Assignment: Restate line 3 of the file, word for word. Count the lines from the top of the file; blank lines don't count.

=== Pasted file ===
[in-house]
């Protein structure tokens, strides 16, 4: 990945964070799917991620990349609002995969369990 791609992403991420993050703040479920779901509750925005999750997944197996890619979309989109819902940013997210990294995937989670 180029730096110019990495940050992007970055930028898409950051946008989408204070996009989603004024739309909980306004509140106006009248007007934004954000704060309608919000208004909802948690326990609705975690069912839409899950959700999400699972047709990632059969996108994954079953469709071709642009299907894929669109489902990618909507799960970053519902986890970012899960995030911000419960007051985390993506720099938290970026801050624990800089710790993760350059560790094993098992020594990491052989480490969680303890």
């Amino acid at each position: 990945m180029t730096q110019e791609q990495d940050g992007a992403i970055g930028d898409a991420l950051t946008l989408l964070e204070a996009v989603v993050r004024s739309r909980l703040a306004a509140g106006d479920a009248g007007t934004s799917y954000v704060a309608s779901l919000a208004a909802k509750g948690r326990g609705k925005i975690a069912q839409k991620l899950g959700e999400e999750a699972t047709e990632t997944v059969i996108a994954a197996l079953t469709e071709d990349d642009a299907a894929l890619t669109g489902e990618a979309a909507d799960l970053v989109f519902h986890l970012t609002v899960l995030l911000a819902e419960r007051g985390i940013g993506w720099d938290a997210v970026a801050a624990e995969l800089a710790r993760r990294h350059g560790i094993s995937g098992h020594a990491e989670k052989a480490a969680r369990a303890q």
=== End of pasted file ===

């Amino acid at each position: 990945m180029t730096q110019e791609q990495d940050g992007a992403i970055g930028d898409a991420l950051t946008l989408l964070e204070a996009v989603v993050r004024s739309r909980l703040a306004a509140g106006d479920a009248g007007t934004s799917y954000v704060a309608s779901l919000a208004a909802k509750g948690r326990g609705k925005i975690a069912q839409k991620l899950g959700e999400e999750a699972t047709e990632t997944v059969i996108a994954a197996l079953t469709e071709d990349d642009a299907a894929l890619t669109g489902e990618a979309a909507d799960l970053v989109f519902h986890l970012t609002v899960l995030l911000a819902e419960r007051g985390i940013g993506w720099d938290a997210v970026a801050a624990e995969l800089a710790r993760r990294h350059g560790i094993s995937g098992h020594a990491e989670k052989a480490a969680r369990a303890q």